Neither of them noticed me walking up. Not even when I cleared my throat.
“I’m telling you, it’s fracking causing the earthquakes,” Justin said, his tone serious.
She rolled her eyes. “Maybe we should frack later and really shake things up.”
“You’re just trying to change the subject.” He gave her an exasperated look. “The way they’re drilling these days—it’s important we do something about it.”
Justin was an environmental science major who really got into his studies. Before college he’d served in the army for six years in the infantry and had done two tours overseas. Now he was enrolled in the Reserve Officers Training Corps (ROTC) program with only one year left to go. The guy was all about serving his country in whatever way he could. Now he thought he could do more as an officer.
It made him an interesting choice for Trish, considering she took life a lot less seriously than he did, unless you counted books. Whether they were fiction or non-fiction she practically lived in them. Probably the reason she’d chosen to major in library science.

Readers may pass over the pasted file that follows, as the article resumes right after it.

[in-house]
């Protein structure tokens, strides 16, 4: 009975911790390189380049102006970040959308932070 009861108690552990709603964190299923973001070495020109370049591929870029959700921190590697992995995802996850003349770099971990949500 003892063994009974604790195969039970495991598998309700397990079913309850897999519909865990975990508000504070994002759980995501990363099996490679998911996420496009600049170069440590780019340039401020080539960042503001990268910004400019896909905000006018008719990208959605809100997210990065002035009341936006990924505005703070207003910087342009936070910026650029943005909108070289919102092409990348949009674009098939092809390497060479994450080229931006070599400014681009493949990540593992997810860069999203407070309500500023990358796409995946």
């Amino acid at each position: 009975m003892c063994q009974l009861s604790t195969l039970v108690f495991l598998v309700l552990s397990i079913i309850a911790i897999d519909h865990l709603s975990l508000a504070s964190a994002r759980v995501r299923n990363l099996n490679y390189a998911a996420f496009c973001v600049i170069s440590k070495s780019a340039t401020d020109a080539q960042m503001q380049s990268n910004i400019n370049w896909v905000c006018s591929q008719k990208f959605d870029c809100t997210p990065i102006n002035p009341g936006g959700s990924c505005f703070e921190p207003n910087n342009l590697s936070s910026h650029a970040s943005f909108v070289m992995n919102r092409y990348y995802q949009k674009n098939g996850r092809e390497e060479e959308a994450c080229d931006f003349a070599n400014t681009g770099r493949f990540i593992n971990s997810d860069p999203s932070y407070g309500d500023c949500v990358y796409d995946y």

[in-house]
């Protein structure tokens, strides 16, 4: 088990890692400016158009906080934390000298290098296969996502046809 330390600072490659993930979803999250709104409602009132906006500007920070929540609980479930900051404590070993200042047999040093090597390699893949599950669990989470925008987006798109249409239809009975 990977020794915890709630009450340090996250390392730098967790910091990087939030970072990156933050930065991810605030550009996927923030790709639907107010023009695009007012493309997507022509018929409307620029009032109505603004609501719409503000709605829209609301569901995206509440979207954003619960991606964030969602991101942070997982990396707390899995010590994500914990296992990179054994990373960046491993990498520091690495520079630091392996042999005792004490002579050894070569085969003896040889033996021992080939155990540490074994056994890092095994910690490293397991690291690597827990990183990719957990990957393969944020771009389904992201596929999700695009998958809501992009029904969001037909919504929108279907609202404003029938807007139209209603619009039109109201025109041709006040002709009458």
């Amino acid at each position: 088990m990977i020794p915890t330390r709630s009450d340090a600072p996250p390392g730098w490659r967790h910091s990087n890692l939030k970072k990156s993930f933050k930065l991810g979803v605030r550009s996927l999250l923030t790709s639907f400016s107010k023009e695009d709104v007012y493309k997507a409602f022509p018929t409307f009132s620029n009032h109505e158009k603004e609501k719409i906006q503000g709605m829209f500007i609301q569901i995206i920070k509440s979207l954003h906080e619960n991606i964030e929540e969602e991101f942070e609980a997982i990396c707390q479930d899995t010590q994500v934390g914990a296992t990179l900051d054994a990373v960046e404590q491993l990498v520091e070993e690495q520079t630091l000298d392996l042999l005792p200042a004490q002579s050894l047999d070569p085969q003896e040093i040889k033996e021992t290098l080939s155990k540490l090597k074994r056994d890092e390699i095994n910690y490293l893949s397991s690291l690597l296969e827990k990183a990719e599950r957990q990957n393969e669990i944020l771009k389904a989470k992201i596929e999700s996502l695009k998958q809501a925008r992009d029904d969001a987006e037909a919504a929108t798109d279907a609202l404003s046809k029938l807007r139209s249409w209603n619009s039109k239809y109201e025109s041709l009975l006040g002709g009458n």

I dropped my stack of books on the counter in front of her. “Am I interrupting something?”
“Oh, look what the earthquake shook up,” she said, giving me a once-over. “Bailey, you look like crap.”
I tucked a stray strand of my black hair behind my ear. Whenever it rained, it fell limp and lifeless. Cutting it to shoulder-length for the summer hadn’t given it any of the body the stylist had promised. I suspected my make-up was ruined, too. It was definitely one of those days.
“There’s another storm approaching,” I explained.
Trish sighed. “Great. It’ll probably strike the moment I head home.”
“Not to worry. I brought an umbrella,” Justin reassured her, patting his backpack.
He was always prepared for anything.
“So you’re really out of here?” Trish asked, drawing my attention back to her.
“The truck is packed and the tank is full.” I’d even loaded up on water and snacks so I wouldn’t have to stop before the state border.
She scanned the books into the system. “Make sure you call me when you get home.”
It would only take a little over four hours to drive to my stepfather’s ranch southwest of Dallas. I’d arrive well before dark and maybe even in time for one of my mother’s home-cooked meals. After eating like a bum since Christmas break, I was ready for some real food.
A rumble of thunder sounded above our heads.
“Yeah, I will,” I said, glaring up at the ceiling.